Balik Dere fortress reveals its secrets

The site may prove to be a rich Late Antique administrative centre

The remains of Balik Dere fortress seen fom above.

The remains of a fortress called Balik Dere are hidden in a high hill in the middle of the Eastern Rhodope Mountains. Until recently, it jealously kept its secrets. Due to the efforts of archaeologists in recent decades, it gradually began to reveal them.

It was believed that the place preserved the remains of a guard fortress, which had been functioning during different periods from the time of Late Antiquity to the Middle Ages. Recent excavations, however, discover a much larger structure that can even be determined as a large Late Antique city centre.

The discovered site is located only 200 meters away from one of the largest and most important rivers in this region – Arda River, as well as 30 kilometres away from Adrianople, today's Edirne - at the entrance and exit of the Rhodope Mountains to Thrace. The place is also rich in coins, glass and ceramics, which is not typical for the traditional guard fortresses in our lands, archaeologists say.

The discovered street comes in support of the thesis that Balik Dere was once a large city. The street leads to a square whose area, discovered by now, is 10m by 5m, lined with nice cut slabs with curbs and two gates. According to archaeologists, the square was built in the 5th-6th centuries.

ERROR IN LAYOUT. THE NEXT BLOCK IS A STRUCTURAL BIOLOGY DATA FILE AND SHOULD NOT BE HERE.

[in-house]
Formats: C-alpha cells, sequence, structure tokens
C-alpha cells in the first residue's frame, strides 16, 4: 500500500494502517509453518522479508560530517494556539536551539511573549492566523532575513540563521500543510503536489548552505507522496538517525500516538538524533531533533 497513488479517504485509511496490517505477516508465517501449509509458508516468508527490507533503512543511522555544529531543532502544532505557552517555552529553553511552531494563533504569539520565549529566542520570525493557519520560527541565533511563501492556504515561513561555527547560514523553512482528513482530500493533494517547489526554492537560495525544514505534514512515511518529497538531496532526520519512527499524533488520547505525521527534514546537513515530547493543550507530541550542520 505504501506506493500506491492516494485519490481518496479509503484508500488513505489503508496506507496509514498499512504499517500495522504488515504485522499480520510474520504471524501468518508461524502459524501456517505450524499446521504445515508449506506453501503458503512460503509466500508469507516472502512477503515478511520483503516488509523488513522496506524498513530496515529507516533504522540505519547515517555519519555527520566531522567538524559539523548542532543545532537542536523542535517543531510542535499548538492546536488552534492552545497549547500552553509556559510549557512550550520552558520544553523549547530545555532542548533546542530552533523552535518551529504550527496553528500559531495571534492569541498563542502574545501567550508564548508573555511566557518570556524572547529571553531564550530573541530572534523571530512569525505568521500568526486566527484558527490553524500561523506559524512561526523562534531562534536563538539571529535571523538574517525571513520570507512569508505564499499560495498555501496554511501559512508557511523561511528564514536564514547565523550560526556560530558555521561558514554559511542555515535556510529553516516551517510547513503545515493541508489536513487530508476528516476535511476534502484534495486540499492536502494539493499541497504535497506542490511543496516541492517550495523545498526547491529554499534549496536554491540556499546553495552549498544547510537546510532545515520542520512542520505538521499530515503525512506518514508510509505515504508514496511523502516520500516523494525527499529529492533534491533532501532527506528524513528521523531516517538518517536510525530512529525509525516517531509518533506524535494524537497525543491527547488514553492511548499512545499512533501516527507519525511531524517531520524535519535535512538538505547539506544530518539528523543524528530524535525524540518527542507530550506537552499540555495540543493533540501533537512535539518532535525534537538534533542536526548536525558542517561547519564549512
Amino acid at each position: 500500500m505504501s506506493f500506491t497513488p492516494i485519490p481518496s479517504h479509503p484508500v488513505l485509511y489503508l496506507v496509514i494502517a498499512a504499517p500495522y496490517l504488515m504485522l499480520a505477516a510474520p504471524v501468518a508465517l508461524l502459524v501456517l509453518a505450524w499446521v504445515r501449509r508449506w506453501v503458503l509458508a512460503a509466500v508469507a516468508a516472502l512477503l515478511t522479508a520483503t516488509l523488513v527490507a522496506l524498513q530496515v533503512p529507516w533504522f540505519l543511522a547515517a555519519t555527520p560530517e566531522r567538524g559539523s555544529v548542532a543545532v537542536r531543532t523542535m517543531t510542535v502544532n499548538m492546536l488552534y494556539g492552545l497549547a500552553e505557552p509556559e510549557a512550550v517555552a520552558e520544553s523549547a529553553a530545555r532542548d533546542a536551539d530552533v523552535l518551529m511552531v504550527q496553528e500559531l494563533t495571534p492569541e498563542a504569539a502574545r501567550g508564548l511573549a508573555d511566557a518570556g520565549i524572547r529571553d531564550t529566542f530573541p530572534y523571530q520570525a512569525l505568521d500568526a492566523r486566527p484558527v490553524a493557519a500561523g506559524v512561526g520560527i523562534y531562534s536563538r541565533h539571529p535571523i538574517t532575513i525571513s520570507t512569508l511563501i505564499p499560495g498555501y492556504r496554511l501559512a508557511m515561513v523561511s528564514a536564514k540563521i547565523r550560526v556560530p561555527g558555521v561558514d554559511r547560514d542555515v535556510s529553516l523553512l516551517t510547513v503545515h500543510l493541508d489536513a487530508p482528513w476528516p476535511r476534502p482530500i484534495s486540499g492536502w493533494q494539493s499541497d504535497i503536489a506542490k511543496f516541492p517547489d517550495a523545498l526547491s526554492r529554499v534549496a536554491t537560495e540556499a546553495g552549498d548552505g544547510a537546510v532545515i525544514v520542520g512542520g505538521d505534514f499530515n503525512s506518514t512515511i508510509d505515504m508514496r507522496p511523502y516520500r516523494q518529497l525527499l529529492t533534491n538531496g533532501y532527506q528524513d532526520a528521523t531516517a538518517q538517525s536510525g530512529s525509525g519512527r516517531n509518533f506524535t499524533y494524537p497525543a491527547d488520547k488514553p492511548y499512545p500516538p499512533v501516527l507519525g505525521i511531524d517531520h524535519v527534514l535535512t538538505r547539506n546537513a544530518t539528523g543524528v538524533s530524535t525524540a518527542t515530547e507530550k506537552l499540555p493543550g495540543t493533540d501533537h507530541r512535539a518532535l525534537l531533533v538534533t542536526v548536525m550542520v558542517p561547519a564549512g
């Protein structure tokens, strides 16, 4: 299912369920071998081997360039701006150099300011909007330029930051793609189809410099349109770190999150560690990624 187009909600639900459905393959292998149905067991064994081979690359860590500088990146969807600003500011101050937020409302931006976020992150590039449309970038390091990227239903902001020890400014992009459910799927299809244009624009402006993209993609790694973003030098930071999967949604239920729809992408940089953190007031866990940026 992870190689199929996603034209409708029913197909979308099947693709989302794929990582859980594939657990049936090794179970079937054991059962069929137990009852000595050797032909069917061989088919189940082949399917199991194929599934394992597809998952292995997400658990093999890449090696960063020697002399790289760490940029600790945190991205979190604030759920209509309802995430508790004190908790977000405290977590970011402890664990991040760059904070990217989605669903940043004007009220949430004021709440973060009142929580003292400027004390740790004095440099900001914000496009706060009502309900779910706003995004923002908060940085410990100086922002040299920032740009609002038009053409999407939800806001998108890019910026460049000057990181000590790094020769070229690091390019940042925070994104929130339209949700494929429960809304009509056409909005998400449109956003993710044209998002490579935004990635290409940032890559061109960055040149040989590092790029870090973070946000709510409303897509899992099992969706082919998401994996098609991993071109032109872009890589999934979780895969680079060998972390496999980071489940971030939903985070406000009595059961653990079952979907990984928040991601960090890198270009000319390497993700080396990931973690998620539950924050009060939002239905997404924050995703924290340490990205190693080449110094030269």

Marble slabs from the sanctuary of Apollo or Asclepius, which existed earlier on the hill and which was destroyed in the 4th century after the establishment of Christianity as an official religion of the Roman Empire, were used for its construction. Archaeologists point out that the cultural layer is about 2.30 m deep and that disclosing all its secrets requires a serious financial resource.

Summarising the results of the excavations so far, archaeologists believe that initially on this low peak in the meanders of the Balik Dere area and Arda River, there was originally a pagan sanctuary dating back to Antiquity. After the defeat of the Emperor Valens on 9 August 378 near Adrianople and the destruction of the administrative centre near Villa Armira, the administration of the area moved here in Late Antiquity.

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